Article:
Redevelopment is the Key
To me, the biggest benefit of alleys is the ability to support infill and redevelopment, which has overall positive benefits to neighbors (via supporting more shopping, better transit, etc) and the city’s tax base. The natural path to adding density along alleys are Accessory Dwelling Units. I’ve talked about them before, and Minneapolis legalized them last year, so it’s not worth saying much.
Yes, an ADU could be tucked at the back of the lot with a side-driveway lot configuration (above). I suspect homeowners are less likely to build one in this situation; sharing the driveway with the tenant and likely having the unit’s windows face their yard is less desirable than an ADU that mostly faces the rear. Alley-fronting residential also upends the benefits of tucking away the nasty parts of urban life from pedestrians, turning them into a public space resembling many Japanese streets (which is still probably okay). It also raises questions on accessibility given the state of alley surfaces (again, we’ll discuss this later).
Beyond ADUs, if we want to encourage small-scale infill, alleys play a major part in making them both pencil out as well as mitigate the issues discussed earlier in the post. For example, a single-lot project is going to be difficult to squeeze a building, side setback, and driveway onto a 40′ wide lot and still fit the units required to maintain profitability (to say nothing of ADA compliance, etc). Without an alley, a developer might choose to build something like this (if it’s even allowed by zoning code):
Even this could only be done with the parking minimum reduction passed earlier this year in Minneapolis. If an alley were present, we could instead get something more like this:
If a developer wants to piece together just a few lots for a courtyard-style building, an alley once again greatly improves the frontage:
I suspect that not building alleys in many suburbs, even ones that retained a rigid street grid, was at least in part an intentional move to keep redevelopment out.
Drawbacks, Room for Improvement
The major drawback of alleys is the cost. They don’t pave, re-surface, or plow themselves, and a city would spend less each year without them. One could also make the case that they constitute a publicly-provided space primarily for private uses: parking cars or bikes, especially since alleys tend to not meet pedestrian accessibility requirements and have poor drainage owing to the lack of stormwater infrastructure.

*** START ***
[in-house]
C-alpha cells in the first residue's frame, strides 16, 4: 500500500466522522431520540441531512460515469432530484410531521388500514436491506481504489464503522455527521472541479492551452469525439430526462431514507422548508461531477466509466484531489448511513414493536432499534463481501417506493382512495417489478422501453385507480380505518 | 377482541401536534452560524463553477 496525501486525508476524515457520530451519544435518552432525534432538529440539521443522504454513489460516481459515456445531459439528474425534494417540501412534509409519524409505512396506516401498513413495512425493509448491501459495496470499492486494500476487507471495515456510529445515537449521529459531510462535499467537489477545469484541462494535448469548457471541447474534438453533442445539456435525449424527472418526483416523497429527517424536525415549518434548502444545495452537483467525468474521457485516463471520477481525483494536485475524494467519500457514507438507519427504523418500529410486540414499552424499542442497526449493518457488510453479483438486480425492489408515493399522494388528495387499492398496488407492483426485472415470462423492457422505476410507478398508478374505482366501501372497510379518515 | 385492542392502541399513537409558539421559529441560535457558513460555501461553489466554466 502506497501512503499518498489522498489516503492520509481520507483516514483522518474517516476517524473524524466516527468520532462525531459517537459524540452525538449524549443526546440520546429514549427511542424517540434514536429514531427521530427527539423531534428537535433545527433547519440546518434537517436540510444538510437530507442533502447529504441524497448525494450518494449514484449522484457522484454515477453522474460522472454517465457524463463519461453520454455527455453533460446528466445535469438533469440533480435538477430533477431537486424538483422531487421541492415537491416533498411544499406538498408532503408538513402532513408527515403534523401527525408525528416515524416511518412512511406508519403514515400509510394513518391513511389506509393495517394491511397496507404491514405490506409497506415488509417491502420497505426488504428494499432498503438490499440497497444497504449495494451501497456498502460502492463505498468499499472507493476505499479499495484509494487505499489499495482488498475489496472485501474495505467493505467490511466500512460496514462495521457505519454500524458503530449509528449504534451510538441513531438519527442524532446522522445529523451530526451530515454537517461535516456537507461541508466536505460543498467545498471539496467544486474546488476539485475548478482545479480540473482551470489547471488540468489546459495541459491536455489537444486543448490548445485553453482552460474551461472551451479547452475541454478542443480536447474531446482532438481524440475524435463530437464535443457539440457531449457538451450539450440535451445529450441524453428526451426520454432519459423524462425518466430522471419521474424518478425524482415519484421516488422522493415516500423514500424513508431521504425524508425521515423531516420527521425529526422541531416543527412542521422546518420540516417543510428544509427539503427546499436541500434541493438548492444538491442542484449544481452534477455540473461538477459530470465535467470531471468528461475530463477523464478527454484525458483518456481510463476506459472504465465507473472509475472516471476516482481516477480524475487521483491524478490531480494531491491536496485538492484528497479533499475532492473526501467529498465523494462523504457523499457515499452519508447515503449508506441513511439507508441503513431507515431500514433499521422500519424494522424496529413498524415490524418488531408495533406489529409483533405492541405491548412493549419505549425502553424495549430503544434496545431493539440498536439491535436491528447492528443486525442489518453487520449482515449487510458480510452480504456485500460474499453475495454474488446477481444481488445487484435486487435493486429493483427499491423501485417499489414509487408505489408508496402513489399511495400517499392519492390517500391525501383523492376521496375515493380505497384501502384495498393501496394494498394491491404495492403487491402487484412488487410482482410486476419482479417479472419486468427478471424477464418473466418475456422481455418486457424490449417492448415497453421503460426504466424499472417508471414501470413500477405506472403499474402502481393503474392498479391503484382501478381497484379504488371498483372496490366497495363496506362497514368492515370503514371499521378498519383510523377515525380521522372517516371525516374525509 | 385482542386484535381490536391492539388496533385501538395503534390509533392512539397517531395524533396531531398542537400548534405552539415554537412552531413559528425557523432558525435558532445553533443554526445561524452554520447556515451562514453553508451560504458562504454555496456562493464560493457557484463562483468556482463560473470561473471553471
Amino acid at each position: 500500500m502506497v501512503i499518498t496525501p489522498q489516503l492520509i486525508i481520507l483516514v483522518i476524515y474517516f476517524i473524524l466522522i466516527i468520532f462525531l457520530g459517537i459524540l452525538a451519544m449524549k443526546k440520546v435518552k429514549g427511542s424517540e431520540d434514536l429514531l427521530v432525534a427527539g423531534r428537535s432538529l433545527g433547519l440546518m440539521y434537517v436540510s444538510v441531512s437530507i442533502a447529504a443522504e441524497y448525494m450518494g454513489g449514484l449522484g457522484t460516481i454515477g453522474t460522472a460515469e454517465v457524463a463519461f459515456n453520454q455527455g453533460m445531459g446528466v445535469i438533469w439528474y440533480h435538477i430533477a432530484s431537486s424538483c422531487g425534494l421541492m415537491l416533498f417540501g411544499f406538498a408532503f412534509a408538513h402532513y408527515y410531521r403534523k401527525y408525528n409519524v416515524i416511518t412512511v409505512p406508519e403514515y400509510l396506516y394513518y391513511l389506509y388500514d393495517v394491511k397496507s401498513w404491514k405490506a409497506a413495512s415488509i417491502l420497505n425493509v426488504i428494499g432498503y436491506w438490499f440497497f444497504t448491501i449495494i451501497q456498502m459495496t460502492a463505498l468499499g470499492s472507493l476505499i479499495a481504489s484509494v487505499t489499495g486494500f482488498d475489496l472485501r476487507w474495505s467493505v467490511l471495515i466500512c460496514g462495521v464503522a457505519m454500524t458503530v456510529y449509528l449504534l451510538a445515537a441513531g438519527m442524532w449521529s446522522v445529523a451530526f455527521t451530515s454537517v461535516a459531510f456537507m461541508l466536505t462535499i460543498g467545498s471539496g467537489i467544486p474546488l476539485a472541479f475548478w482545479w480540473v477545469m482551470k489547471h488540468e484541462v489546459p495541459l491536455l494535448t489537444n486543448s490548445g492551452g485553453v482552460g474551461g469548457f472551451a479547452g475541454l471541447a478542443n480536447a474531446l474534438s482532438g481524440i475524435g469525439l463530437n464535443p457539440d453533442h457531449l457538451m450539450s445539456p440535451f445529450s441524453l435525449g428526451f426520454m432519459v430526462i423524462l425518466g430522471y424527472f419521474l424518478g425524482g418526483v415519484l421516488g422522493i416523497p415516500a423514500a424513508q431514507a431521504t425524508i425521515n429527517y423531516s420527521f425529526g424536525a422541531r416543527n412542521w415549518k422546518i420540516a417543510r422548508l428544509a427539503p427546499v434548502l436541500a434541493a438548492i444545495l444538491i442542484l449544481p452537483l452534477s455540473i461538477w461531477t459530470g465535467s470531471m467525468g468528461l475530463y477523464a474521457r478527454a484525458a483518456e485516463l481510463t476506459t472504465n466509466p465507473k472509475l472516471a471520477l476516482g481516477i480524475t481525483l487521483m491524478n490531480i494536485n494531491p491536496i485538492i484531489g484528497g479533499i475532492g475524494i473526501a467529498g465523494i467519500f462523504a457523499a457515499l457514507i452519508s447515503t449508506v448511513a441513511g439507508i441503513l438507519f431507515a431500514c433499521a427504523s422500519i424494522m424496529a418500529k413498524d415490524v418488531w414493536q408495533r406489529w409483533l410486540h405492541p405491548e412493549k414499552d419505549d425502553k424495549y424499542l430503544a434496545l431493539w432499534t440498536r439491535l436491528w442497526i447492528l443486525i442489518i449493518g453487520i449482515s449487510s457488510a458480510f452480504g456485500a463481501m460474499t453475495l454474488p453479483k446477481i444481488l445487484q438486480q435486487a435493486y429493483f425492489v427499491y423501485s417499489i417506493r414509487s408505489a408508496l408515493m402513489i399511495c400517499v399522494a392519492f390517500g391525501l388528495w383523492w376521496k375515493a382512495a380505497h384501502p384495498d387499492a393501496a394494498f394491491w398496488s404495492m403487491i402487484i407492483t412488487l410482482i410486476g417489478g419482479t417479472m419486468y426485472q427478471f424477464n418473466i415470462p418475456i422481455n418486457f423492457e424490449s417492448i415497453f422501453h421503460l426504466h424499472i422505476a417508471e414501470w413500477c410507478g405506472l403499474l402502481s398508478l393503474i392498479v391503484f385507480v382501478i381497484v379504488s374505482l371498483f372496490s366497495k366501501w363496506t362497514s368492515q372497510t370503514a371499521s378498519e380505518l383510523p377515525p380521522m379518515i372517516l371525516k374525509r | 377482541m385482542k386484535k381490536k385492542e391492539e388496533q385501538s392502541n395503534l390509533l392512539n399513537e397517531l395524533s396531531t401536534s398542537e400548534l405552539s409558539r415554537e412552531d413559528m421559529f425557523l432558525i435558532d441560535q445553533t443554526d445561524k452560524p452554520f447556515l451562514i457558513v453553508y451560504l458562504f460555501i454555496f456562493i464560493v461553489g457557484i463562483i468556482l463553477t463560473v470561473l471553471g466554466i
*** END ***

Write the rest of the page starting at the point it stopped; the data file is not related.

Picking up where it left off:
I’m not sure on the latter points. Pro-urban people typically support filtered permeability or other measures to keep through-traffic (at least, motor vehicles) off residential streets. Walker Angell would call this a rat-run, and several Minneapolis neighborhoods (such as Lyndale) have implemented them. That vehicle traffic is almost entirely for private access doesn’t make the streets any less public. I’d also challenge the notion that most alleys are worse than many critical sidewalks in our cities from an accessibility viewpoint. This doesn’t excuse the current condition of our alleys or our sidewalks for pedestrians, only that the woeful condition isn’t specific to either. Further, while I’m not an expert on legal requirements for accessibility, many beautiful pedestrianized alleys seem to violate side slope, passable width, and surface requirements.
That said, alleys are narrow and therefore relatively cheap to resurface. We should do this more often in areas where they’re experiencing redevelopment or already have denser buildings with frequently-used back doors. It’s also not crazy to envision the city identifying places to increase the pedestrian network as redevelopment or infill occurs, focusing on using alleys as anchors (right).
Chicago has a great guide for greening alleys and implementing simple stormwater solutions for ones with poor drainage as well. And of course, even just a little bit of art goes a long way to making an otherwise bland stretch of garages into something interesting to walk by. Cities with alleys would also do well to update their lighting strategy to mitigate safety issues (or, perception of safety which is just as real). For those of you who made it this far and clearly care about cities, what do you think about alleys?